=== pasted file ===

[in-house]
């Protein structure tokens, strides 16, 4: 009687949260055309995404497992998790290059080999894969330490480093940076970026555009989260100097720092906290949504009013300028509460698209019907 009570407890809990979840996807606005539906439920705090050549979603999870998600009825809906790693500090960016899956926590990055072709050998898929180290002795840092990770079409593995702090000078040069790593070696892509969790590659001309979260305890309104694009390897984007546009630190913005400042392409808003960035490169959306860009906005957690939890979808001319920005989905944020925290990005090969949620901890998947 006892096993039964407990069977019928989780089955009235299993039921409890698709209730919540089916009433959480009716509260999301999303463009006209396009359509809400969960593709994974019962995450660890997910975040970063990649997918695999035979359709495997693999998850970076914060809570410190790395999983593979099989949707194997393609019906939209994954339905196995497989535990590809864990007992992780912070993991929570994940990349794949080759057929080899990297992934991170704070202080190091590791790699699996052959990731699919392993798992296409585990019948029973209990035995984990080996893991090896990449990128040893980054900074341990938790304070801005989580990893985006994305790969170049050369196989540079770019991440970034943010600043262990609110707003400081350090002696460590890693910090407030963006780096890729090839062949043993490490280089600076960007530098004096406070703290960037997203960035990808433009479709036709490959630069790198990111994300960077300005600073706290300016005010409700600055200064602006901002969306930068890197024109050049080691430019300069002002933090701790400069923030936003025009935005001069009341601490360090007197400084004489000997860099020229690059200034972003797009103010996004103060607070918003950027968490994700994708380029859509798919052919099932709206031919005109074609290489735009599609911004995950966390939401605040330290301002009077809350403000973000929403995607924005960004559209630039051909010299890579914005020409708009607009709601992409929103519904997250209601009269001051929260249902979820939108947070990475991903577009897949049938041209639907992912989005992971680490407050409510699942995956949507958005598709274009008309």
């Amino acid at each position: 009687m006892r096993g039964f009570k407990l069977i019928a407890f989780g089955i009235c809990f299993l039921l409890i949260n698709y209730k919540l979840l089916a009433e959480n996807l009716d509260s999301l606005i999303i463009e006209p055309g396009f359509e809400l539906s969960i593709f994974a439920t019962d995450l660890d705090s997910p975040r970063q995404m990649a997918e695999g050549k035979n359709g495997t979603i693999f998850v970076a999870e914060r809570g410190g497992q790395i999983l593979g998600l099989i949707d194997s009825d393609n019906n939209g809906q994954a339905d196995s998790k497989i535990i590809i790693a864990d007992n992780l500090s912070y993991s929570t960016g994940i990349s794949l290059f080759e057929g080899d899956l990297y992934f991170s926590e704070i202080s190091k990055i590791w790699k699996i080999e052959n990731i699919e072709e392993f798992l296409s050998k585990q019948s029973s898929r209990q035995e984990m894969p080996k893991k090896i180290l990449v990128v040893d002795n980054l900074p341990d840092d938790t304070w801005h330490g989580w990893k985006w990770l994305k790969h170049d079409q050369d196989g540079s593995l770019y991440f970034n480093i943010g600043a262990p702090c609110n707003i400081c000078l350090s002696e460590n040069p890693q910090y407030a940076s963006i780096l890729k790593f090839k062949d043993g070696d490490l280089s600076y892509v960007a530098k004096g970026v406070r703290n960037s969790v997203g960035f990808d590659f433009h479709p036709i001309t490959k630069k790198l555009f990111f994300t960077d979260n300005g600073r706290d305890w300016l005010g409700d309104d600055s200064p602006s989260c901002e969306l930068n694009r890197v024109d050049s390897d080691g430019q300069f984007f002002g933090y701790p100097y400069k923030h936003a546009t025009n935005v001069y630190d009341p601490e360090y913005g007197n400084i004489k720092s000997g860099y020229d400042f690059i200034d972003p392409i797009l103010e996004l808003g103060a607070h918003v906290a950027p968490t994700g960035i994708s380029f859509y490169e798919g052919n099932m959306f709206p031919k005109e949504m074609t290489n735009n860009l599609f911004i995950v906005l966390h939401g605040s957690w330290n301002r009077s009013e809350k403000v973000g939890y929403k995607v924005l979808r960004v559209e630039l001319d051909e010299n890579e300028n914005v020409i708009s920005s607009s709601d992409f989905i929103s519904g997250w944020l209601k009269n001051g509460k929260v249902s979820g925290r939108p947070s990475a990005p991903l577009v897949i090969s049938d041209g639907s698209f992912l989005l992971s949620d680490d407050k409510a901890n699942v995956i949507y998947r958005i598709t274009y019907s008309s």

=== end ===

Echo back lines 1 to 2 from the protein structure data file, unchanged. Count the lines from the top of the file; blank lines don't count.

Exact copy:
[in-house]
């Protein structure tokens, strides 16, 4: 009687949260055309995404497992998790290059080999894969330490480093940076970026555009989260100097720092906290949504009013300028509460698209019907 009570407890809990979840996807606005539906439920705090050549979603999870998600009825809906790693500090960016899956926590990055072709050998898929180290002795840092990770079409593995702090000078040069790593070696892509969790590659001309979260305890309104694009390897984007546009630190913005400042392409808003960035490169959306860009906005957690939890979808001319920005989905944020925290990005090969949620901890998947 006892096993039964407990069977019928989780089955009235299993039921409890698709209730919540089916009433959480009716509260999301999303463009006209396009359509809400969960593709994974019962995450660890997910975040970063990649997918695999035979359709495997693999998850970076914060809570410190790395999983593979099989949707194997393609019906939209994954339905196995497989535990590809864990007992992780912070993991929570994940990349794949080759057929080899990297992934991170704070202080190091590791790699699996052959990731699919392993798992296409585990019948029973209990035995984990080996893991090896990449990128040893980054900074341990938790304070801005989580990893985006994305790969170049050369196989540079770019991440970034943010600043262990609110707003400081350090002696460590890693910090407030963006780096890729090839062949043993490490280089600076960007530098004096406070703290960037997203960035990808433009479709036709490959630069790198990111994300960077300005600073706290300016005010409700600055200064602006901002969306930068890197024109050049080691430019300069002002933090701790400069923030936003025009935005001069009341601490360090007197400084004489000997860099020229690059200034972003797009103010996004103060607070918003950027968490994700994708380029859509798919052919099932709206031919005109074609290489735009599609911004995950966390939401605040330290301002009077809350403000973000929403995607924005960004559209630039051909010299890579914005020409708009607009709601992409929103519904997250209601009269001051929260249902979820939108947070990475991903577009897949049938041209639907992912989005992971680490407050409510699942995956949507958005598709274009008309």